Our life was very good. We were very comfortable and happy. Then we slept and awoke to find the planes bombing above us. The war had begun where we were. [The bombs] demolished our house and my uncle’s house. My uncle died in the attack. So we left for Turkey.
In Turkey my husband began working, but they didn’t pay him for his work. We began to go hungry. My husband left before I did because we didn’t have the money to leave with him. After a while my children and I left, and I also brought my husband’s young brother with me. I was five months pregnant. I suffered a lot on the way.
We came by sea, and the smugglers left us on a deserted island. We took off our life jackets and set them on fire to get warm. My children suffered with me. They were exhausted. They even got sick in their chests from the cold winds. We begged passing fishermen to rescue us. When we paid them money, they took us off the island.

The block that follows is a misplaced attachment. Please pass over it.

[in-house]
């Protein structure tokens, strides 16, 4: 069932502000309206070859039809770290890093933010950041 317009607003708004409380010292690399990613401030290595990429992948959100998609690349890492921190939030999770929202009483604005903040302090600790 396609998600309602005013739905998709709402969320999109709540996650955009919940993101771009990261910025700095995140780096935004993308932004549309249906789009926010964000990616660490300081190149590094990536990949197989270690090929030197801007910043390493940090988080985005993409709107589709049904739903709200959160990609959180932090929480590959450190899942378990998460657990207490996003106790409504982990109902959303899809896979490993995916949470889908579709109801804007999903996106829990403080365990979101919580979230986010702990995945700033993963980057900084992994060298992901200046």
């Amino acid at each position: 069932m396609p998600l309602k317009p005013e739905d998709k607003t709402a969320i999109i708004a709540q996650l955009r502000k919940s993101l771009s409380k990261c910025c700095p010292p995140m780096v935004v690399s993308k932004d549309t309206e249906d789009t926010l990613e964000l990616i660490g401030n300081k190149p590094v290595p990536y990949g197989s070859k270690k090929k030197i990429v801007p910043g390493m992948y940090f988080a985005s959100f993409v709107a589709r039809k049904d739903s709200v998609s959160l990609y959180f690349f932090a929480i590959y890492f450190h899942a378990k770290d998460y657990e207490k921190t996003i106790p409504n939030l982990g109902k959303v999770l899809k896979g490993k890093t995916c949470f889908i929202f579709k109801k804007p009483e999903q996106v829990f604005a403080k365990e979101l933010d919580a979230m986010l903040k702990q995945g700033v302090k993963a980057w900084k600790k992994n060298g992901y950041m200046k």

I gave birth in a refugee camp and remained there for two months. I kept asking that they bring me, my husband, and my children back together. For months they told me, “You need to wait in court.” In the end they sent me to a house where many other women and their children lived. I have one room for me and [my family].
My husband and I are in the same country but in different cities. In the city where he is, my husband had his younger sister with him. When they saw her not laughing in school and looking sad, they took her away from my husband. Now she lives far from him and is much more sad, so sad she won’t eat. She wants to live with her brother, but they won’t let her.
We came from being under attack, and we still feel alienated here. We wish that after all this, our family will be back together for the sake of all these children.